This fall Southeast Como’s neighborhood free store may not be an option for students moving off-campus.
At this point, funding has not been secured for Move In/Move Out, or MIMO, the waste reduction project utilized by students and residents looking to donate and pick up reusable household items.
Without outside funding, the Southeast Como Improvement Association will not be able to host MIMO for the fall moving season, said Justin Eibenholzl, an environmental coordinator for SECIA and an organizer of the MIMO project.
During moving seasons, MIMO is meant to reduce waste and reuse furniture, appliances, and other household goods left behind as curbside trash.
Throughout the past four MIMO events, almost 26,000 pounds of furniture and household goods have been diverted to attendees and more than 2,800 people have participated.
“Rather than throwing this stuff away, we’re putting it to good use and making it available to people who may need those things for free. We’re recycling and saving people money,” Eibenholzl said.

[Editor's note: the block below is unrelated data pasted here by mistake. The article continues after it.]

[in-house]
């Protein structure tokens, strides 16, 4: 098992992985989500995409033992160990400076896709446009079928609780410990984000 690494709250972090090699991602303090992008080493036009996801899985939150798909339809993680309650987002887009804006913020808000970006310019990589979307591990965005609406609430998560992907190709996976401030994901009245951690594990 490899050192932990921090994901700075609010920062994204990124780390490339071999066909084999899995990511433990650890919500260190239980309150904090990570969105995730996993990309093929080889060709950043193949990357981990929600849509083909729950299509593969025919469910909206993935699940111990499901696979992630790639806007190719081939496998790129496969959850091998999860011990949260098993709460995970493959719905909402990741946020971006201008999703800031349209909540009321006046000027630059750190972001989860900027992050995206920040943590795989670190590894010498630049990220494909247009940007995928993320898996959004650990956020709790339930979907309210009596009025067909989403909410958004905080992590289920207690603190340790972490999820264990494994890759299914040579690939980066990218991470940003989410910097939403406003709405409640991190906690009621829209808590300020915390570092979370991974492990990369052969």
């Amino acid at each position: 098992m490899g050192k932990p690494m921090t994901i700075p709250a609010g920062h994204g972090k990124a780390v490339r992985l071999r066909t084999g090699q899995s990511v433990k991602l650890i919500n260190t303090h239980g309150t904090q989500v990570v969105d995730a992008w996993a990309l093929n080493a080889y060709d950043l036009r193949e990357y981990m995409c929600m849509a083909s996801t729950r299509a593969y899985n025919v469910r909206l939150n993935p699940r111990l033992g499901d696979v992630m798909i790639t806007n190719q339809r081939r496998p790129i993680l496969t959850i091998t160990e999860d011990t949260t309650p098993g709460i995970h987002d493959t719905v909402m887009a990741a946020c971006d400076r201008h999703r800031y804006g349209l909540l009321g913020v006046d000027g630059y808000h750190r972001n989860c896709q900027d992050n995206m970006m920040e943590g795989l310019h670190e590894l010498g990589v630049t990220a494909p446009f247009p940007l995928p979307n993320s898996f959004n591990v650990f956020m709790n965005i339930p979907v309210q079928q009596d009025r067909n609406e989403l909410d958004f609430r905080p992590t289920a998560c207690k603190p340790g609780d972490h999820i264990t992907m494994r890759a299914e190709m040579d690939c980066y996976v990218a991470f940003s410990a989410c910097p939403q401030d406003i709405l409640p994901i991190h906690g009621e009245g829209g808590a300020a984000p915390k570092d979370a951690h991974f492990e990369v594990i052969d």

In the past, MIMO has been funded by the Minnesota Pollution Control Agency, the McKnight Foundation, and the University of Minnesota Good Neighbor Fund.
Although the MPCA supported the project from 2009 to 2011, it can no longer fund MIMO due to specific grant limitations.
“The grant was not designed to provide ongoing operational funds for projects. The program under which MIMO was funded is intended for innovative first-time-out projects to give them a kick-start,” said Madalyn Cioci, a waste prevention specialist and the MPCA’s grant manager for the MIMO project.
The events run for several weeks and are timed to correspond with busy moving periods for students before the fall semester begins and just after the spring semester has ended.
Eibenholzl said currently the cost of organizing the event, coordinating volunteer staff and getting the materials to promote the event makes the cost too great unless it receives outside funding.
The MPCA is continuing to work with SECIA to find partnerships within the community that could create a more sustainable program and would not rely on continued grant funding, Cioci said.